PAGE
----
When Braulio Vazquez moved to New York City three years ago, he knew almost no one. No friends. No acquaintances outside work colleagues. No one except his partner. And his partner was controlling. He would check in with Vazquez and monitor his movements.

As a result, Vazquez stopped going out—he stopped running, cooking, and doing any of his old hobbies. He would eat fast food from Popeyes, go straight home after work, and sit in the dark on his days off.

Vazquez was 200 pounds, trapped, and feeling miserable. Last year, however, Vazquez initiated a change: He sought mental council, dropped over 50 pounds, and got into marathon shape.

The change happened at dinner. It began with a breakup. “As soon as he sat down, I told him I couldn’t do this anymore and that nothing would change my mind,” Vazquez says. His partner had been demeaning, shaming Vazquez for buying running shoes and accusing him of infidelity. But that night, Vazquez ended it, and soon after, he moved in with a friend.

When the friend briefly left town, Vazquez, alone with his thoughts, began to panic. He felt depressed and lonely. He was free of his relationship, but still in an unfamiliar city and without a support group of friends. He started thinking about ways to kill himself. He immediately called the National Suicide Hotline.

Operators followed up with Vazquez every day afterward, checking in on him. His employer then helped him into therapy, one of the scariest moments for Vazquez.

At the same time, he began running. He’d wake up at 5:30am three times a week and run along the Hudson River. In therapy, Vazquez was challenged to consider why he’d left many of these hobbies behind. He was interested in running, but he was only now exercising. He loved to cook, but he always ate out. Vazquez's therapist suggested he surround himself with people who enjoyed doing those same things. One day, while running along the river, Vazquez passed a running group and joined. He fell in love with it.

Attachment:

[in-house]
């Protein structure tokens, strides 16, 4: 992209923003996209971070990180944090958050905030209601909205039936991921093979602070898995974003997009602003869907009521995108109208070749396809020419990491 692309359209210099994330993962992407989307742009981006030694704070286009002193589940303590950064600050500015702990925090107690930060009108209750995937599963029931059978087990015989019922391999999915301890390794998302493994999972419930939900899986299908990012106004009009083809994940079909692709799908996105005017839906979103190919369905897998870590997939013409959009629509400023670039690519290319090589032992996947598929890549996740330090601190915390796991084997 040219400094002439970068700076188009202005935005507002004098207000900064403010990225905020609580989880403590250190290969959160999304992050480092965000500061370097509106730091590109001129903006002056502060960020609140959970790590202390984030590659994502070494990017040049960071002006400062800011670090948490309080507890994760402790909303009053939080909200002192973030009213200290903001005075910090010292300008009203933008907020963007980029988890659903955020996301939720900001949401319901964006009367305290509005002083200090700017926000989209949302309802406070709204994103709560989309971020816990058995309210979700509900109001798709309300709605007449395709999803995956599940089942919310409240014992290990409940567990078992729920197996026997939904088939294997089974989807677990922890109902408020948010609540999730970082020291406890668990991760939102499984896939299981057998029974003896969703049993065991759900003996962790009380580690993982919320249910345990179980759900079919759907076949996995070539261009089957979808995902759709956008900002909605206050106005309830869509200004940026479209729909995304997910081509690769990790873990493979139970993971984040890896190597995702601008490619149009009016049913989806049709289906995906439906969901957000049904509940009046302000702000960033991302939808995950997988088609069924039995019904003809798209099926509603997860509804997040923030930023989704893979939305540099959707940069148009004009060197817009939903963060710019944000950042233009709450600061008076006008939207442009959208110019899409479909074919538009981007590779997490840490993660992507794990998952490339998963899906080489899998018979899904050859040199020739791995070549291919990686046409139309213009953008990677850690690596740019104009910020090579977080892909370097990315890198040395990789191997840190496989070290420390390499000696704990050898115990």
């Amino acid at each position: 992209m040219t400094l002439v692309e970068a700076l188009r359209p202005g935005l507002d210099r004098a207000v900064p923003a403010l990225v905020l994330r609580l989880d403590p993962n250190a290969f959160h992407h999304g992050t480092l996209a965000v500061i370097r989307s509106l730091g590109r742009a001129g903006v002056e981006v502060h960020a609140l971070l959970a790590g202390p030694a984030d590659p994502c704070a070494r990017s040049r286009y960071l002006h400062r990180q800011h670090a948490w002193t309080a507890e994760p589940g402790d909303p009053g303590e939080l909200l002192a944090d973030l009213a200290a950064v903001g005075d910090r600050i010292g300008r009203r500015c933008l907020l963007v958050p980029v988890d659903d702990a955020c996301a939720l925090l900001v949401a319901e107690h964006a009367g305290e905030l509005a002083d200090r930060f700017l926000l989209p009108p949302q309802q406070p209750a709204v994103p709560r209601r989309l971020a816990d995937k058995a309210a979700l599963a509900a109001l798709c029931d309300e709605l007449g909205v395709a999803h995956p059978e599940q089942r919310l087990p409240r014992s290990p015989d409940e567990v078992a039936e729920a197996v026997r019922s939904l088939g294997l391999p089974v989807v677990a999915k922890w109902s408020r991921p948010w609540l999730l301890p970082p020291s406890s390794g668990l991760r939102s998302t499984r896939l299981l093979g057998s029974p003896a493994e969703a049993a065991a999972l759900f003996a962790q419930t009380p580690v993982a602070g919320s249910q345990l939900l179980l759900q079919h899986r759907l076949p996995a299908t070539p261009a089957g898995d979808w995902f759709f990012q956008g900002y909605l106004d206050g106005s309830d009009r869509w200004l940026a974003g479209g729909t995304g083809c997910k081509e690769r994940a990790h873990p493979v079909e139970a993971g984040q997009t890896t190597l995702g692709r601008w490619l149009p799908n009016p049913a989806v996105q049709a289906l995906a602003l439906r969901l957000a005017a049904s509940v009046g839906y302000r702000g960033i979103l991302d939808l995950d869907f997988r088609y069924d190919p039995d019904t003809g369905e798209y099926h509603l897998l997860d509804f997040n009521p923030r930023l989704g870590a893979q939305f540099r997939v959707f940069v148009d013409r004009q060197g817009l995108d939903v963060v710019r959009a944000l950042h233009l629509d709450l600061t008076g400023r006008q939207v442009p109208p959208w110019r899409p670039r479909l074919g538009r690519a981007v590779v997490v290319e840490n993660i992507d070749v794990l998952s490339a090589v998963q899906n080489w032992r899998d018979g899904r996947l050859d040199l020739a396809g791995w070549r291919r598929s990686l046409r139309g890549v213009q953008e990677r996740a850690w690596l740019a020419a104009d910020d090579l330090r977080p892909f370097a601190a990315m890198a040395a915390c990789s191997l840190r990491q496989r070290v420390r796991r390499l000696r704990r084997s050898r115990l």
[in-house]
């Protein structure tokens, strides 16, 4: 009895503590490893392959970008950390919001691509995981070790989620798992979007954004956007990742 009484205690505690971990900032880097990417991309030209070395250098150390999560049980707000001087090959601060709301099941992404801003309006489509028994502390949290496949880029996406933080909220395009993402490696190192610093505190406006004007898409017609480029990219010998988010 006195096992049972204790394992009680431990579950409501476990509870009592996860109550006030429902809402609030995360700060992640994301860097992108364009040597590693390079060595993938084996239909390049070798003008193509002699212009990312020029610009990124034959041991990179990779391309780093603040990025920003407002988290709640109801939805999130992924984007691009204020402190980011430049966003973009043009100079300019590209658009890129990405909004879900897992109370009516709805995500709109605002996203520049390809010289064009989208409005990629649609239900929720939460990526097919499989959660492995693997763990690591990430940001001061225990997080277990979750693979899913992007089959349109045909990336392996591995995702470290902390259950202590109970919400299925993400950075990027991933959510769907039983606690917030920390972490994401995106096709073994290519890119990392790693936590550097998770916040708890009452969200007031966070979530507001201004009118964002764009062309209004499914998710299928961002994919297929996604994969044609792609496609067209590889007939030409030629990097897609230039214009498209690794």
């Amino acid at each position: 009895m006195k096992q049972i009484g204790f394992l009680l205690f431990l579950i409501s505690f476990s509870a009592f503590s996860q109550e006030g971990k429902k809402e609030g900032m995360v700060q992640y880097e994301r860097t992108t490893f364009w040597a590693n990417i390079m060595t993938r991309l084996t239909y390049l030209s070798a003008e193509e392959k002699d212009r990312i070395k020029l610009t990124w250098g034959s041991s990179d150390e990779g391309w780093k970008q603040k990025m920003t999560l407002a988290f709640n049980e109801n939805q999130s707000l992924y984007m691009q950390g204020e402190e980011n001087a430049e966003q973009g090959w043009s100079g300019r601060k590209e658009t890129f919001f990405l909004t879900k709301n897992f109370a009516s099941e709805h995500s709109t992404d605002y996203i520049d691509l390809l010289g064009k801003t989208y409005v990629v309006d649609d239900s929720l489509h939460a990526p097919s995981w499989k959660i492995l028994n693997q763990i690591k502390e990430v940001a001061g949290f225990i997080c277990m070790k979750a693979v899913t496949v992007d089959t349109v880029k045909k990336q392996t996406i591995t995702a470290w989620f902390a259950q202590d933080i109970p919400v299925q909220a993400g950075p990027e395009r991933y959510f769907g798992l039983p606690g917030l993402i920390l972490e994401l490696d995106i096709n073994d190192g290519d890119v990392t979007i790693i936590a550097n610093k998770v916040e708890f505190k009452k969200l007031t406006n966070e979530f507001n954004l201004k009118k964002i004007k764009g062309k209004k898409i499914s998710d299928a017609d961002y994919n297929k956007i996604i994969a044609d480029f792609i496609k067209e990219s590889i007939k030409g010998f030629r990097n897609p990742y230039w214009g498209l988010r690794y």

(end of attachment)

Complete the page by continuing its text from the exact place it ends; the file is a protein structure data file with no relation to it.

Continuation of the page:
He also fell back in love with cooking, limiting carbs and sweets. He replaced cravings with protein shakes and started cooking more grilled chicken and greens. He also began watching the time of day he was eating. The late, after-work Popeye trips became a thing of the past.

He downloaded apps like Ladder and subscribed to GNC’s Pro Box. He started supplementing his running with 30 minutes of morning gym work in order not to strain his joints. “Waking up every day, seeing people–life just got better,” says Vazquez. He continued therapy. He started going on dates. He got a promotion at work. And the pounds started coming off.

Vazquez is now down 54 pounds and preparing for the Popular Brooklyn Half Marathon, which he'll run next week. Brooklyn was supposed to be his first official race, but Vazquez says others popped up that he couldn’t resist. He’s done three already this year and is signed up for a total of 14.

(05/11/2019) ⚡AMP
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Popular Brooklyn Half Marathon

Popular Brooklyn Half Marathon

The Popular Brooklyn Half (previously Airbnb), the largest half-marathon in the country, is an iconic 13.1-mile journey through the amazing borough of Brooklyn. The race starts near the Brooklyn Museum and ends with a finish like no other on the Coney Island boardwalk. This half marathon takes runners on a brand-new course through Grand Army Plaza, around Prospect Park, down...

more...
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The NYRR Brooklyn Half Sold out today in just over two hours

The New York Road Runners-organized half-marathon famously requires fast-acting registration as the race has sold out in minutes in recent years. In 2016, the Brooklyn Half sold out in 52 minutes. In 2017, it took exactly half that amount of time for the registration to close, a staggering 26 minutes. The official 2018 figure, per the NYRR, took two hours and 17 minutes for upwards of 27,500 runners to register for the May 19 half marathon. (01/31/2018) ⚡AMP